If you are raising a child with a developmental disability such as autism or cerebral palsy, you know how challenging it can be. Cognitive and other disabilities are often considered to be naturally caused; however, there are cases where these issues may be correlated with birth injuries.
Potential brain-altering traumas during birth
When a child is firstborn, the brain is at its most delicate state, and even the slightest trauma can cause a permanent change. The Birth Injury Guide states that if your child had to be birthed with the use of forceps or vacuum extraction, it is possible that the procedure could have caused bleeding in the skull or even a skull fracture.
Another permanently damaging birth injury is asphyxia or hypoxia. This is when an infant is deprived of oxygen for a significant period of time during the birthing process, and can lead to permanent brain damage.
Disabilities correlated with birth injuries
Some studies have found a correlation between hypoxia during birth and problems with fine motor skills. This can also be related to social anxiety, even if the oxygen deprivation lasted for less than a minute.
Some changes in the brain such as autism and Asperger’s syndrome are also correlated with deprivation of oxygen to an infant’s brain. ADD/ADHD can be related to trauma during birth. A birth injury can even be an explanation for more mild disabilities, such as delays in reading or math skills during a child’s schooling.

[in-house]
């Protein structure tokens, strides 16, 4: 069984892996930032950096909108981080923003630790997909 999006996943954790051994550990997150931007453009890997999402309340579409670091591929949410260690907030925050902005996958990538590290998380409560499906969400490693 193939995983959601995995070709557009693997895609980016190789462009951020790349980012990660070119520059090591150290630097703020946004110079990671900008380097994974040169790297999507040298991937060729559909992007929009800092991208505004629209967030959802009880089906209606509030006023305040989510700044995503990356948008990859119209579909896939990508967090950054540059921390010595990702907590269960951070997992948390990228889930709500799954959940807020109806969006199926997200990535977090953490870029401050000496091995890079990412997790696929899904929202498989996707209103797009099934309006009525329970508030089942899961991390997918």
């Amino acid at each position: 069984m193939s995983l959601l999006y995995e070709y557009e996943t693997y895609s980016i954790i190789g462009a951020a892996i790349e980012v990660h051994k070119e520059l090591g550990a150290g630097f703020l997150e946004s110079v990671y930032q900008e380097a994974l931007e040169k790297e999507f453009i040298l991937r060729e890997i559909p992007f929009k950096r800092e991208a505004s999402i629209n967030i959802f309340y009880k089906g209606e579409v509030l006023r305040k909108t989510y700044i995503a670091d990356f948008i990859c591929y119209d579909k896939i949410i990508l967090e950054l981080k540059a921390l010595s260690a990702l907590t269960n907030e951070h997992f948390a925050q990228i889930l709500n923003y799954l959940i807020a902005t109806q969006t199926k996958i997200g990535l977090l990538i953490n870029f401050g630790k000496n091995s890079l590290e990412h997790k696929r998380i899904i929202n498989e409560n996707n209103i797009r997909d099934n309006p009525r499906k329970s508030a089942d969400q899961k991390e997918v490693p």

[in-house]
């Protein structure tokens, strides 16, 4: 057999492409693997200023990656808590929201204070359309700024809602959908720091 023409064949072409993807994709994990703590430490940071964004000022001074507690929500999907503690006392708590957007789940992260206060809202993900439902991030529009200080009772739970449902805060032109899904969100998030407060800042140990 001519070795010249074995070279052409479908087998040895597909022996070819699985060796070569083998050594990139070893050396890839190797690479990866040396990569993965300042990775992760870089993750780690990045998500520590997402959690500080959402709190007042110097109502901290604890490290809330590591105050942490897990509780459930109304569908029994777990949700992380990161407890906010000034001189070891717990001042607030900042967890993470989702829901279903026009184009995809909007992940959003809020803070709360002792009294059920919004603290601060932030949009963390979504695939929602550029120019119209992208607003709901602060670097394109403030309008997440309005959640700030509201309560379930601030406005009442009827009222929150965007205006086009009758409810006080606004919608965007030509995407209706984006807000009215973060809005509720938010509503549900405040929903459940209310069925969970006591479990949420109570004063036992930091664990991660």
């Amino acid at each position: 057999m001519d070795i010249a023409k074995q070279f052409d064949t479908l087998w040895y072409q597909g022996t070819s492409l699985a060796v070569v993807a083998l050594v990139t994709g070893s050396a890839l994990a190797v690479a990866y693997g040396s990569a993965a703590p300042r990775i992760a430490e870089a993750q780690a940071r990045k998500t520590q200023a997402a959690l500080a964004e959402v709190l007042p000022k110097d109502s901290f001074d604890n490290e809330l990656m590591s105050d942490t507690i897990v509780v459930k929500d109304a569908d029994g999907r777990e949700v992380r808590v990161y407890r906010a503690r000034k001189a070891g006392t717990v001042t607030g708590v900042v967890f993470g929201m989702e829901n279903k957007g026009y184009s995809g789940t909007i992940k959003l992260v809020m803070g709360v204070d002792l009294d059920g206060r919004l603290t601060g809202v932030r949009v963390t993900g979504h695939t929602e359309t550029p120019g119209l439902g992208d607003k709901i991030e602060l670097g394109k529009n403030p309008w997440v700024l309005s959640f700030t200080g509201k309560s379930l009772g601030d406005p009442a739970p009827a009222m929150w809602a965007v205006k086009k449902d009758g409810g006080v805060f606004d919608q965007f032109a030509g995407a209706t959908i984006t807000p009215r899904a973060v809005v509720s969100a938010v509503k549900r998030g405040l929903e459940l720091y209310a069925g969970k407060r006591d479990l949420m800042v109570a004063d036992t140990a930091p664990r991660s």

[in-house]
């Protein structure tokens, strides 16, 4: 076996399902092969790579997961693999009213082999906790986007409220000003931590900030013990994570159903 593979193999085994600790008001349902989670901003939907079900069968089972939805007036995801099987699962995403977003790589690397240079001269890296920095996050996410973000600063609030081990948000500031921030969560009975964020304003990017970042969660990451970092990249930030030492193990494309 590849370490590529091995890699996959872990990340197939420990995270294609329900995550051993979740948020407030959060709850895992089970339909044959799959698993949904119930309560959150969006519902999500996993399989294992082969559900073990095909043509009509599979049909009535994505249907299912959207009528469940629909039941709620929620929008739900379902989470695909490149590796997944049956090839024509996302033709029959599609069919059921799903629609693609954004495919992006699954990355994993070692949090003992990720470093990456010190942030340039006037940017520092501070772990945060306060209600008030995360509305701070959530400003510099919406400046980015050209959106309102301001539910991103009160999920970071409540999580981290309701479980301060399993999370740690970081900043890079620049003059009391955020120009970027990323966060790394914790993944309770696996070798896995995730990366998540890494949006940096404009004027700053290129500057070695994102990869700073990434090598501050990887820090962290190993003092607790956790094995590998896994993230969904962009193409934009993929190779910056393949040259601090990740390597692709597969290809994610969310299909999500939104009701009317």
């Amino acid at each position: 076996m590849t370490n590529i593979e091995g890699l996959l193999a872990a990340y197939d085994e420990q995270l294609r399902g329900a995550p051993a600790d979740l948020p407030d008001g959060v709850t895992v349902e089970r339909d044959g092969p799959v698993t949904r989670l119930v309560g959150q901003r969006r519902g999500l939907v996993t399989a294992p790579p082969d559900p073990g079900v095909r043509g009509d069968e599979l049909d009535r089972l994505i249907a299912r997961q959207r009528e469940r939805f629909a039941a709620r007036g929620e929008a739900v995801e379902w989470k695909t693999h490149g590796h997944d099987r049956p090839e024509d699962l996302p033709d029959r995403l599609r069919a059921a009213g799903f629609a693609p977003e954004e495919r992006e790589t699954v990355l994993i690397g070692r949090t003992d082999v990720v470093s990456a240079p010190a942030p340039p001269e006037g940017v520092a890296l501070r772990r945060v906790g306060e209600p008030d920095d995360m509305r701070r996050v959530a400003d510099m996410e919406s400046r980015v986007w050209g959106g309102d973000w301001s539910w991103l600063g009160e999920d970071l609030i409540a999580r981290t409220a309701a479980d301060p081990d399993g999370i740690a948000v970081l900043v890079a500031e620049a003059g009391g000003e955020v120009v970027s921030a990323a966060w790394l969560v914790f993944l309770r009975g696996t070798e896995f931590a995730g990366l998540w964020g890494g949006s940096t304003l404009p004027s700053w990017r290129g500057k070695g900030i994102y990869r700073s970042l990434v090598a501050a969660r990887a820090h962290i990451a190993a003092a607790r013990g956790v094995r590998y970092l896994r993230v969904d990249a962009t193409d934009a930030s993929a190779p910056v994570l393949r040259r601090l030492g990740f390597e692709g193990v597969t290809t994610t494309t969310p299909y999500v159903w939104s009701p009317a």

Know the difference between birth injury and birth defect
Birth injuries are oftentimes hard to see coming, as they typically occur during the actual birthing process. The healthcare that is needed and provided during a woman’s labor experience can sometimes be unpredictable, with rare procedures used in some cases. While most doctors and nurses exercise the utmost care during the labor process, they do make mistakes on occasion. Those mistakes can lead to birth injuries.
Birth defects, on the other hand, may be detected long before the birthing process. Genetic defects or conditions could be detected by examinations and ultrasounds. Or, the defect might only be apparent once the baby is born. In many cases, it is hard to prove that a birth defect was caused by medical malpractice. As a result, many medical malpractice cases that involve the birth of a child will be based on an allegation of a birth injury.